Organic-Based Attractant For The Control Of Fruit Flies (Diptera: Tephritidae)Infesting Ampalaya (Momordicacharantial.)
Roberto B. Barba Jr., Ruben P. Tablizo
Keywords: Diptera, tephritidae, bio-efficacy, coco-based attractants, Bactrocera, BactroceracucurbitaeCoq., BactroceradorsalisHendel, Bactrocera tau Walker, coconut toddy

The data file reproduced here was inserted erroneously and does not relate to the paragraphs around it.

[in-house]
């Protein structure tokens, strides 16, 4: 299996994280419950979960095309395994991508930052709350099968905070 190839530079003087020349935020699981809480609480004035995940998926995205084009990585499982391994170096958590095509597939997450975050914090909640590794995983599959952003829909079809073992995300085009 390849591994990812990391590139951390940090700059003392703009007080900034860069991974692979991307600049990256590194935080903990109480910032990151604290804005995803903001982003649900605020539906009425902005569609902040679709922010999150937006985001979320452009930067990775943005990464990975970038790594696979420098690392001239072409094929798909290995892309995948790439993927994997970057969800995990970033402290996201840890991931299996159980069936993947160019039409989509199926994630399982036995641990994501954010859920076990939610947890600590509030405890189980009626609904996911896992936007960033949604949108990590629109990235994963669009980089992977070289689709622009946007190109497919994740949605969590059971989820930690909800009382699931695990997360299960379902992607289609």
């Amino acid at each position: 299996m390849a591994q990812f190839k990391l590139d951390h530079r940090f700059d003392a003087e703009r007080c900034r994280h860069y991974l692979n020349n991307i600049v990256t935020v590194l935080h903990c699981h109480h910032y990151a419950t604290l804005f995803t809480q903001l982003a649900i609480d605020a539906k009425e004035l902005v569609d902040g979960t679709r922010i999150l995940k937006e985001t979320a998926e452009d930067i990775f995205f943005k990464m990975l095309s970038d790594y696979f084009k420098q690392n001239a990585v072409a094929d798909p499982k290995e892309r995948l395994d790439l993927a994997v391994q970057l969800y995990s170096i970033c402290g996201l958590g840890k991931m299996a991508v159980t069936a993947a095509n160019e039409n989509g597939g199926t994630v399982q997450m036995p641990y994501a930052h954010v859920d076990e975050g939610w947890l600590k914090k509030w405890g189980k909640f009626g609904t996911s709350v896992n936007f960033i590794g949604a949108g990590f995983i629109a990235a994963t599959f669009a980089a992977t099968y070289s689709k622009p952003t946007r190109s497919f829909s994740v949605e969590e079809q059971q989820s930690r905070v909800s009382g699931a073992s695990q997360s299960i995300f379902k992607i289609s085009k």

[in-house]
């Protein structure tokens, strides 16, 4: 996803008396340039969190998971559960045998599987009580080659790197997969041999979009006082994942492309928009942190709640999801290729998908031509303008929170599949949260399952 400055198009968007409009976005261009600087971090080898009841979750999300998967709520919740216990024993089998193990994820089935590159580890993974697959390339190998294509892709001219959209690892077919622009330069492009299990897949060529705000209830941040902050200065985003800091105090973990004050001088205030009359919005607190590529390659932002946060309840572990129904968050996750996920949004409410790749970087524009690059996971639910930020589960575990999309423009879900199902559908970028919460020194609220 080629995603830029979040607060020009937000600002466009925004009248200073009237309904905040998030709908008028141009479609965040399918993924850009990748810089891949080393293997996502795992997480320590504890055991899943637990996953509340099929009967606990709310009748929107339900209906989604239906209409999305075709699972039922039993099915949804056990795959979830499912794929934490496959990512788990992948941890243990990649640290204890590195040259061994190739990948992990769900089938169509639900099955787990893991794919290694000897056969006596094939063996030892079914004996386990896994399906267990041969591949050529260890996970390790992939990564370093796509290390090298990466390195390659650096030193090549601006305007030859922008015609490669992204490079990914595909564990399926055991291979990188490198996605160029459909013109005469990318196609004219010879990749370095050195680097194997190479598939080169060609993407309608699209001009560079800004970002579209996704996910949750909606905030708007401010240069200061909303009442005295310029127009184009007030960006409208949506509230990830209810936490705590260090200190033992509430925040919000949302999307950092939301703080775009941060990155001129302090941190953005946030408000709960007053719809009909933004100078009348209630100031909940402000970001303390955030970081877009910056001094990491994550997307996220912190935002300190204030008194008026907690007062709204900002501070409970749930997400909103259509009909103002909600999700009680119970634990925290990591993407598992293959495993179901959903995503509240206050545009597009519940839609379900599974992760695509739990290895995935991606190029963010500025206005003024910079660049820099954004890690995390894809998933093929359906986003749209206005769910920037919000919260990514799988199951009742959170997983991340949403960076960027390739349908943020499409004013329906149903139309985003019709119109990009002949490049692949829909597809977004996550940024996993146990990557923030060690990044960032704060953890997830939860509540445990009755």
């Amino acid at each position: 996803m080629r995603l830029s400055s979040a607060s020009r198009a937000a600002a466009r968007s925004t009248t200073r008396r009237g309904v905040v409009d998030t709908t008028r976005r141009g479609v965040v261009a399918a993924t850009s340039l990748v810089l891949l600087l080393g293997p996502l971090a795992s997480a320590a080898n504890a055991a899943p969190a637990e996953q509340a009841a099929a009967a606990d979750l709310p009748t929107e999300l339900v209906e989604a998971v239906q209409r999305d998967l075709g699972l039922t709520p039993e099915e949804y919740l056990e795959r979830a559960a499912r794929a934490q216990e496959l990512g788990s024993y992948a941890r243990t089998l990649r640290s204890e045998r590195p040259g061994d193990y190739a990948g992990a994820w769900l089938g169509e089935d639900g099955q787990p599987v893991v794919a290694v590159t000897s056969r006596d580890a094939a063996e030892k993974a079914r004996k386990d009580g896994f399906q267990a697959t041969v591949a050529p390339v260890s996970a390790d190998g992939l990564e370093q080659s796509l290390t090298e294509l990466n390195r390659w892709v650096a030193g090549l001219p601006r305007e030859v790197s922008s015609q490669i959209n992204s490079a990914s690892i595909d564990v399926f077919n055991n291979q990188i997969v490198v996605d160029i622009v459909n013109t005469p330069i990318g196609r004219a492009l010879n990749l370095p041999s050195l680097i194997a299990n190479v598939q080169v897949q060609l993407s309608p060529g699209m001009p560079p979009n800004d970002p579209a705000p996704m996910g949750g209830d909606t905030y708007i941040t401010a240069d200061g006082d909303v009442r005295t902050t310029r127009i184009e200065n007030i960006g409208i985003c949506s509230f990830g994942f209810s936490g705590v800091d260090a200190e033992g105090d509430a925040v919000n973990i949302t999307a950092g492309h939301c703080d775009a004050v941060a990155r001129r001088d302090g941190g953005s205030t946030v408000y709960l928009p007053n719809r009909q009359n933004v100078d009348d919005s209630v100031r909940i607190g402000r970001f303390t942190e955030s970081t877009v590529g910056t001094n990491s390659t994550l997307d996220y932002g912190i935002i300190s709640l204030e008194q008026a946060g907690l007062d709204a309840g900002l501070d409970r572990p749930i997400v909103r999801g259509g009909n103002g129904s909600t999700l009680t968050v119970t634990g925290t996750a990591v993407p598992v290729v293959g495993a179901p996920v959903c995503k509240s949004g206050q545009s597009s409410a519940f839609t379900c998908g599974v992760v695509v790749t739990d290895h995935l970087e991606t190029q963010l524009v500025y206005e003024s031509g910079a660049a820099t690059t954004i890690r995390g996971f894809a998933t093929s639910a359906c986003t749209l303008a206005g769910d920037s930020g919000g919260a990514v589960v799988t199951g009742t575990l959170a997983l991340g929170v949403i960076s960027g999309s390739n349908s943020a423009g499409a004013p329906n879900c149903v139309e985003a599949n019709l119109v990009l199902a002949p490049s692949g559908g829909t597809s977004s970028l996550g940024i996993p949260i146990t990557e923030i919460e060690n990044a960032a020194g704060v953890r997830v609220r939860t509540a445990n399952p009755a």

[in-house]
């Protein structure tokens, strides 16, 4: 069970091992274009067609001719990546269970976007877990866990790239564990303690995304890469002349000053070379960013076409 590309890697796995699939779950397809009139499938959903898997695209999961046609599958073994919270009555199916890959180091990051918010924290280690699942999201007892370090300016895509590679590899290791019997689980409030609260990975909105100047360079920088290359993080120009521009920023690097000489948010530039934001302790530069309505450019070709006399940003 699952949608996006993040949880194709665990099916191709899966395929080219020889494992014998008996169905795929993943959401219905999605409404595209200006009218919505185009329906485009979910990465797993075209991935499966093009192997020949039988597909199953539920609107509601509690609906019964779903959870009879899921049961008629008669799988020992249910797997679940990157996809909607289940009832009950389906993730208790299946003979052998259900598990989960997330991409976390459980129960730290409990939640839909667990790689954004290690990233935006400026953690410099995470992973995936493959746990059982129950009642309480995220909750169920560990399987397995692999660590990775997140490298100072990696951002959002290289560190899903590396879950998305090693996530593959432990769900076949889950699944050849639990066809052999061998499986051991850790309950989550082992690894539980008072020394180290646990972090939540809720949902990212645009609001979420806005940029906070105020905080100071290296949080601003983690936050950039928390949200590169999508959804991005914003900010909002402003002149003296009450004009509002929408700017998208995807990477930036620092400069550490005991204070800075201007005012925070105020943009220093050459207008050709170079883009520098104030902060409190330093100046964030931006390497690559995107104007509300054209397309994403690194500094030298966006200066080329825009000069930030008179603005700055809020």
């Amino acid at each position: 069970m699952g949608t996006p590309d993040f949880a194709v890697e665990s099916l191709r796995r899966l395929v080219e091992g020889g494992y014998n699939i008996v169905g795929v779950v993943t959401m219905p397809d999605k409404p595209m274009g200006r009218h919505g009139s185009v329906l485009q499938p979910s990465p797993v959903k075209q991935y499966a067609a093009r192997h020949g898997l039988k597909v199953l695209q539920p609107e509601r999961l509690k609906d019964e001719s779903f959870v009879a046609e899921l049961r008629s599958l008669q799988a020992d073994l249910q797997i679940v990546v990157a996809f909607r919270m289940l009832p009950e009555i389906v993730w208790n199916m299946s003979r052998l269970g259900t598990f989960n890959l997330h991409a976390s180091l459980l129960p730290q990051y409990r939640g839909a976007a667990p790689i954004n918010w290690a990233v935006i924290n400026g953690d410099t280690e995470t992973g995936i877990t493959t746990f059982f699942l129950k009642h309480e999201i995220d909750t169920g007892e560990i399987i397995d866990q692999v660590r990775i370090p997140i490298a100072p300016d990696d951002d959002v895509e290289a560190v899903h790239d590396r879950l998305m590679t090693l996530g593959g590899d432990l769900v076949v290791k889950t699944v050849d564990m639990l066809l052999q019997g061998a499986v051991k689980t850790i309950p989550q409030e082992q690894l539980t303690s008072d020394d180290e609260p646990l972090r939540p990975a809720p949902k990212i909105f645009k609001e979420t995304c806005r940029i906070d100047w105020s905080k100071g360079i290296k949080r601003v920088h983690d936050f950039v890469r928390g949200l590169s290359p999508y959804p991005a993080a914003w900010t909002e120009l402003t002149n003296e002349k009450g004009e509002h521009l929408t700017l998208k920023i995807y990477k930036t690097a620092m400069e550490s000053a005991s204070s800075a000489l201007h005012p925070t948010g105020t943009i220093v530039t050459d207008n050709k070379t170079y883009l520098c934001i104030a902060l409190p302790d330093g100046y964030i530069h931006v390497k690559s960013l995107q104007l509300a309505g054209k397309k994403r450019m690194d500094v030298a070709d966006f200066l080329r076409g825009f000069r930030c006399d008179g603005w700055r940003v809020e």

ABSTRACT: One of the major constraints in obtaining good quality fruits and better harvest in bittergourd production is the infestation caused by fruit flies (Diptera: Tephritidae) known to inflict damages in cucurbits, thus, rendering the crop unfit for human consumption. Field experiment on the bio-efficacy of different coco-based organic attractants was carried out to determine the behavioural preferences of fruit flies among food sources designed in a trap-and-killed approach. As revealed by the body coloration and distinct marking patterns on the dorsal (i.e. back) part of the thorax and the forewings (i.e. presence of infuscation); three (3) discrete species were identified under genus Bactrocera, including melon fruitfly (BactroceracucurbitaeCoq.) which was predominant than the oriental fruitfly (BactroceradorsalisHendel) and Bactrocera tau Walker observed in the study site. The cocosugar solution (1:1v/v) exhibited a significant fruitfly population count, number of species attracted and is generally preferred by both female and male fruitfly but relatively selective to non-target organisms. The bio-efficacy of the cocosugar solution was observed until 2-3 weeks compared to the other coco-based attractants and the control treatment (i.e. plain water). More female fruitflies were observed than male across cocobased attractants. Behavioural preference of the female fruitflies is outright directed to a sucrose-enriched diet (i.e. cocosugar; 1:1v/v) but sustained preference over the cocobased treatments might be implicated to a coconut toddy as a natural complete food affecting behavioural choices of fruitfly among food sources. However, the use of cocosugar solution obtained 30% better harvests than plain coconut toddy. Similarly, the marketable yield is enhanced up to two-fold relative to the control treatment. Yield reduction due to fruitfly infestation had reached 42% when no control measures were employed, of which only 26.18% and 50% of the totallosses (i.e. relative to without control measures) due to incurred damage are accounted by cocosugar and plain coconut toddy, respectively. Hence, infusion of sugar into the treatment has rendered the solution to twice as effective as plain coconut toddy in abating fruitfly infestation. Results were discussed in reference to its significance of obtaining a simple, low-cost yet effective organic-based control of tephritid fruit flies.
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